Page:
The purpose of the present paper was to investigate the propositions of ethnolinguistic identity theory among young Hungarian speakers in Slovakia. Specifically, we aimed to explore the role of ethnolinguistic identification, vitality and boundary permeability in coping with negative ethnolinguistic identities, and also how these effects impact language use. Self-report questionnaire data were collected among Hungarian-speaking secondary school students in (N = 311). The data were analyzed using a Bayesian moderated mediation analysis with informative priors for coefficients based on an earlier study. The results provided mixed support for the hypotheses. Ethnolinguistic mobility appeared to be an outcome of a complex process, where identification, vitality and permeability operate interactively; at the same time, ethnolinguistic competition was independent of the perception of vitality and permeability, but a sole consequence of strong Hungarian identification. In addition, the results indicated that identification, vitality and competency in the outgroup language were factors predicting language use, whereas there was no support for the anticipated mediating effect of coping strategies. Findings are discussed in relation to ethnolinguistic identity theory and to the particular qualities of the local context.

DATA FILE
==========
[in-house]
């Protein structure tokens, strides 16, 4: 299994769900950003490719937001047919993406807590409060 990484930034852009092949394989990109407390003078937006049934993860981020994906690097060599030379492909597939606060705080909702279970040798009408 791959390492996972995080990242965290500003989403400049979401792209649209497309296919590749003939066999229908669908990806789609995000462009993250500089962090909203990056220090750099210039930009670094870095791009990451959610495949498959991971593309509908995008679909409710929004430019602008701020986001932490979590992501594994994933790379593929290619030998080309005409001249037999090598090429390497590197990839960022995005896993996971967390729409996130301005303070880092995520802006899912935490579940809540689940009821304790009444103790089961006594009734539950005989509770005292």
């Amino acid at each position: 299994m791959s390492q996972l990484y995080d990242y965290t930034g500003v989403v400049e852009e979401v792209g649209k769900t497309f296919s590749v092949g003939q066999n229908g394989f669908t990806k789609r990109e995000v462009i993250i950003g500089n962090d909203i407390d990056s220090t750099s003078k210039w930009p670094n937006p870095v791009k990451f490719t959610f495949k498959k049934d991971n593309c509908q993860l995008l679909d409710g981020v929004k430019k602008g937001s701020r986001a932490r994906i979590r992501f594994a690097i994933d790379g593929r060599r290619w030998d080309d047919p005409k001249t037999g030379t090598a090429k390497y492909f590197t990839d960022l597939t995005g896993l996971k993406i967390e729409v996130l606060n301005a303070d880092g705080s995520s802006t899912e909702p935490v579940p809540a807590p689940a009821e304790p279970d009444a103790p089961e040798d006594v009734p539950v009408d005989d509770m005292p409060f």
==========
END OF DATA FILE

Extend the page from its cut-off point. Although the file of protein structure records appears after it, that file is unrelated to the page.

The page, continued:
|Journal||European Journal of Applied Linguistics|
|State||Accepted/In press - 2021|
Bibliographical notePublisher Copyright:
© 2021 Walter de Gruyter GmbH, Berlin/Boston 2021.
- Coping with negative identities
- Ethnolinguistic identity theory
- Hungarian in Slovakia
ASJC Scopus subject areas
- Language and Linguistics
- Cultural Studies